Dave and I joined a little crowd Saturday night waiting at the old ferry dock in Gig Harbor to see the Super Moon rise. All eyes were glued to the horizon across Commencement Bay, but as the minutes ticked by those of little faith decided it was too cloudy and left.
|A boat's wake distorts the reflection.|
The rest of us waited more than half an hour and then were rewarded with the most magnificent glowing orange ball (my photos don't do it justice) rising majestically over Tacoma, slipping in and out of the clouds until it sat above them casting a brilliant reflection in the cold water.
I swung my camera around to the left to capture other reflections in Gig Harbor bay. Below is our little lighthouse, right at the mouth of the harbor.
The super moon also caused an extra low tide over the weekend, creating perfect conditions to look for cool intertidal critters. I was out at Kopachuck Beach doing my volunteer training with Harbor WildWatch and one of the volunteers found this huge moon snail:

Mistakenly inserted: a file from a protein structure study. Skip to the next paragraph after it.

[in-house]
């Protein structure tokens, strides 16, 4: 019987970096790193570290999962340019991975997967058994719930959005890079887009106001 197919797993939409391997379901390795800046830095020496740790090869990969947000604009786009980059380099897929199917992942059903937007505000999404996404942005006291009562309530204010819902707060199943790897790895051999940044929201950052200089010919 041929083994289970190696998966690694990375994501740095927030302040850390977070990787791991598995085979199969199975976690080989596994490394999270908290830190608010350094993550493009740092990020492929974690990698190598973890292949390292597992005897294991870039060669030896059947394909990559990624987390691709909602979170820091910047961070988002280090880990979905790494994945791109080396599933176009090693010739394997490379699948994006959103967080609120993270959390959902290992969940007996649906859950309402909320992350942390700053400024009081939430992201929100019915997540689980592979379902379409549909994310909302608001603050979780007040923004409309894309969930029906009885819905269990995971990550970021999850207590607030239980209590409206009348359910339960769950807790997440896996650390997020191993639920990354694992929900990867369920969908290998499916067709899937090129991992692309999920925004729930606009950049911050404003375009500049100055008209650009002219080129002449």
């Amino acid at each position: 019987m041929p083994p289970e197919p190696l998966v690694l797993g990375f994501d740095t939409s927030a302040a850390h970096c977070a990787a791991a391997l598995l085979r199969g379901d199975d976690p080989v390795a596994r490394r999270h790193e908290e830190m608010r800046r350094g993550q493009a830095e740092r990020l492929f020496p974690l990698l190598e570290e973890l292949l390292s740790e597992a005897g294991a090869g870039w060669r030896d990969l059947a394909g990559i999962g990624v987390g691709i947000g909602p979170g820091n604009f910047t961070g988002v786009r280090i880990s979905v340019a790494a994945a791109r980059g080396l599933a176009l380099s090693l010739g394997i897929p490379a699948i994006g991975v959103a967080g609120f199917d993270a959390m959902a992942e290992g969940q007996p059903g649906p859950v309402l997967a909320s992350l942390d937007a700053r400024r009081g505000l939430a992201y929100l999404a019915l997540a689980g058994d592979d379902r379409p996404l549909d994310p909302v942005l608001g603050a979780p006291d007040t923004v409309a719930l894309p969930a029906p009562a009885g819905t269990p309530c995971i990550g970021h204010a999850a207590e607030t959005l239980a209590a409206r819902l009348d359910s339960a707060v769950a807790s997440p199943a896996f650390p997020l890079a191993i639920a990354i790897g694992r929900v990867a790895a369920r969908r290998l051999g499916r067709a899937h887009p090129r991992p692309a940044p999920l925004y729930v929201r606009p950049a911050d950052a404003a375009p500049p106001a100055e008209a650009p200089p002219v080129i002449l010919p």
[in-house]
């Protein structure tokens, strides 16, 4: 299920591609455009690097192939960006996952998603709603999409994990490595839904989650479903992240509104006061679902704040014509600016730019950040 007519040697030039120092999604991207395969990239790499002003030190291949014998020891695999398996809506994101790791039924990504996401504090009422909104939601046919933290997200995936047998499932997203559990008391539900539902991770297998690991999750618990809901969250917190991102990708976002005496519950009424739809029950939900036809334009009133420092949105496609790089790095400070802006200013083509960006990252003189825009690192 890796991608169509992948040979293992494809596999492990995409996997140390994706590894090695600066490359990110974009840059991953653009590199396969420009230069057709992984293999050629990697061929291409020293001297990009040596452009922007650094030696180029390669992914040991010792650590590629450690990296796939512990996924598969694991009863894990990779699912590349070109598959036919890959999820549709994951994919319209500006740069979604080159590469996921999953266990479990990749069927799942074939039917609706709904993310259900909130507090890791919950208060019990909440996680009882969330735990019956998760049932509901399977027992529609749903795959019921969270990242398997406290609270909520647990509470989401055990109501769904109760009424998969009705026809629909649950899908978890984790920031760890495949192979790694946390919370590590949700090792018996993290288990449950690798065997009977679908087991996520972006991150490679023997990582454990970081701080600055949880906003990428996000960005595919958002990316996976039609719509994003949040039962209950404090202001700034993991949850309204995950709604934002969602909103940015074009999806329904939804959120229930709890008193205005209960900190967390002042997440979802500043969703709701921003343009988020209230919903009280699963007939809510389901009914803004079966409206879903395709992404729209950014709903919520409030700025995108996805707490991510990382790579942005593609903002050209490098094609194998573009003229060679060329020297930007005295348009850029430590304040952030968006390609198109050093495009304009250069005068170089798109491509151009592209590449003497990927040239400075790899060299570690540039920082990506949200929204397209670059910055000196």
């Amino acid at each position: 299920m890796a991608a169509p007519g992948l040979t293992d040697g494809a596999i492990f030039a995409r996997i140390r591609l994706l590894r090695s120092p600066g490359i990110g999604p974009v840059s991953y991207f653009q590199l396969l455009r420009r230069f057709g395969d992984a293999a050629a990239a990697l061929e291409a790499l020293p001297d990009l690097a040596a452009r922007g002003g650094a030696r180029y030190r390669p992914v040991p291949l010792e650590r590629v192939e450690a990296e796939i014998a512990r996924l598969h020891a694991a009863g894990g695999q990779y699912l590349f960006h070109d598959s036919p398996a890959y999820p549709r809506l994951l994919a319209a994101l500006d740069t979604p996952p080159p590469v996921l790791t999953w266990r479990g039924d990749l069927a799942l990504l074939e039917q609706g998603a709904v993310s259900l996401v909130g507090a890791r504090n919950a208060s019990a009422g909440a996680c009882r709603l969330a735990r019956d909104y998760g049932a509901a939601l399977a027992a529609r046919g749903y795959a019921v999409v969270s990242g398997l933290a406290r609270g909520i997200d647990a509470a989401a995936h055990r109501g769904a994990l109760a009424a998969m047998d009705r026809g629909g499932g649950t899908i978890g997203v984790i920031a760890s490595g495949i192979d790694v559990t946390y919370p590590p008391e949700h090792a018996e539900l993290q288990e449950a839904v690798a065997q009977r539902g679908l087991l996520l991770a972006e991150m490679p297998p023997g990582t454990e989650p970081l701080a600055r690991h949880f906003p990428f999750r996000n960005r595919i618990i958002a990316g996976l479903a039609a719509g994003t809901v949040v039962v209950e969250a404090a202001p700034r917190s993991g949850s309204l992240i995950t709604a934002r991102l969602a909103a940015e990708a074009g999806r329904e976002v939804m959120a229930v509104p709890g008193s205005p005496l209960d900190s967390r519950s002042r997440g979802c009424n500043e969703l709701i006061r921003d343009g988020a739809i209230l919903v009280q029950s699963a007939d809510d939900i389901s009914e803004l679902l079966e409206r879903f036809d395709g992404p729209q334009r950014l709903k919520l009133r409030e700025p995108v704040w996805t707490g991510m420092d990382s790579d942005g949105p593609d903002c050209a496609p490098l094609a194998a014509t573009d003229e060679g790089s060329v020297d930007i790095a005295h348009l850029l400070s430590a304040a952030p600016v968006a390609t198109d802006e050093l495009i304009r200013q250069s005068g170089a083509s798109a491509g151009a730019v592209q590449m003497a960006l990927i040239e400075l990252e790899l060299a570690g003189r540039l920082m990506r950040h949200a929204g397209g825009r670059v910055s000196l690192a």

Here, one of our naturalists is pointing to the growth rings in the snail's shell. That gooey pink stuff around it is the snail oozing out of its shell. He said this is one of the biggest ones he's ever seen -- a Super Moon Snail!
See those perfect holes in these shells? They were drilled by a moon snail, which uses its rasplike tongue and digestive acid to get into bivalves and eat them. (And you thought a human drilled those holes to use the shells for necklaces.)
Here's the same moon snail in our touch tank, along with another moon snail shell (lower left) and the "egg collar" (gray thing in upper left) from a moon snail that's made of thousands of eggs, sand and ooey gooey stuff to hold it all together until the water breaks it up and spreads the eggs. And now you know the basics of moon snails!
Have a colorful day